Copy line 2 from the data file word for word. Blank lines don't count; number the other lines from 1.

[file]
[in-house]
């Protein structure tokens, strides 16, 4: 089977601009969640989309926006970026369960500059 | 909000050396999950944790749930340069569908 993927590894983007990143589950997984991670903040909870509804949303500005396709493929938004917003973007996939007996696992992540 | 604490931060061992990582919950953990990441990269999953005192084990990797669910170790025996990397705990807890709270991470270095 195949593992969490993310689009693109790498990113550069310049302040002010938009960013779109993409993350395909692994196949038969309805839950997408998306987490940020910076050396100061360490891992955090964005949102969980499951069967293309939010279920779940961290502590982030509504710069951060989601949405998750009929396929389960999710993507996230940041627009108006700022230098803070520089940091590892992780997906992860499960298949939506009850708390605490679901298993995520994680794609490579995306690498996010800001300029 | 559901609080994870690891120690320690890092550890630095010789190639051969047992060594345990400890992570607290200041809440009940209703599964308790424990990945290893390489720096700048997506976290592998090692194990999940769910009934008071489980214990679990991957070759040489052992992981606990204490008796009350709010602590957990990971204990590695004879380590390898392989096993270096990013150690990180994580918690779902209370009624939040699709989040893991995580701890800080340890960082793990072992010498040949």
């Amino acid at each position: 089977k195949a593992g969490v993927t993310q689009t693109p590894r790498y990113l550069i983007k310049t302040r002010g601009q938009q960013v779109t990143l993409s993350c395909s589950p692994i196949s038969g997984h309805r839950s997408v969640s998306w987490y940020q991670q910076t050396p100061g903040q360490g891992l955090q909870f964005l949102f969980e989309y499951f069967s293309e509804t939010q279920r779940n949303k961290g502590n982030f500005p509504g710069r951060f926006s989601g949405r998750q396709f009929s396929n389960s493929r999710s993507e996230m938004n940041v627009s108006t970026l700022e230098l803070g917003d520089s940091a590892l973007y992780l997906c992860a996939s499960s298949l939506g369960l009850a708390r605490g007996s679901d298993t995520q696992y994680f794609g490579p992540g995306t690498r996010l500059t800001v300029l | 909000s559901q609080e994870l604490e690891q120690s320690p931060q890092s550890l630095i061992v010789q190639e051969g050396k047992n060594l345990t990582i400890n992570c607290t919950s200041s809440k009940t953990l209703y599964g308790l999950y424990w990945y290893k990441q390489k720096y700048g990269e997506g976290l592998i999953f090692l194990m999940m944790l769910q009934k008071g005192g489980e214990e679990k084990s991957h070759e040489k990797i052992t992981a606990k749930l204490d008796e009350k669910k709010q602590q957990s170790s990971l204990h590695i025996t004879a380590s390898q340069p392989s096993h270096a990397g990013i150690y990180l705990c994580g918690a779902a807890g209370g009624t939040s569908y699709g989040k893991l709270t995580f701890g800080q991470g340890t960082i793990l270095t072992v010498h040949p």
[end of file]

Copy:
């Protein structure tokens, strides 16, 4: 089977601009969640989309926006970026369960500059 | 909000050396999950944790749930340069569908 993927590894983007990143589950997984991670903040909870509804949303500005396709493929938004917003973007996939007996696992992540 | 604490931060061992990582919950953990990441990269999953005192084990990797669910170790025996990397705990807890709270991470270095 195949593992969490993310689009693109790498990113550069310049302040002010938009960013779109993409993350395909692994196949038969309805839950997408998306987490940020910076050396100061360490891992955090964005949102969980499951069967293309939010279920779940961290502590982030509504710069951060989601949405998750009929396929389960999710993507996230940041627009108006700022230098803070520089940091590892992780997906992860499960298949939506009850708390605490679901298993995520994680794609490579995306690498996010800001300029 | 559901609080994870690891120690320690890092550890630095010789190639051969047992060594345990400890992570607290200041809440009940209703599964308790424990990945290893390489720096700048997506976290592998090692194990999940769910009934008071489980214990679990991957070759040489052992992981606990204490008796009350709010602590957990990971204990590695004879380590390898392989096993270096990013150690990180994580918690779902209370009624939040699709989040893991995580701890800080340890960082793990072992010498040949």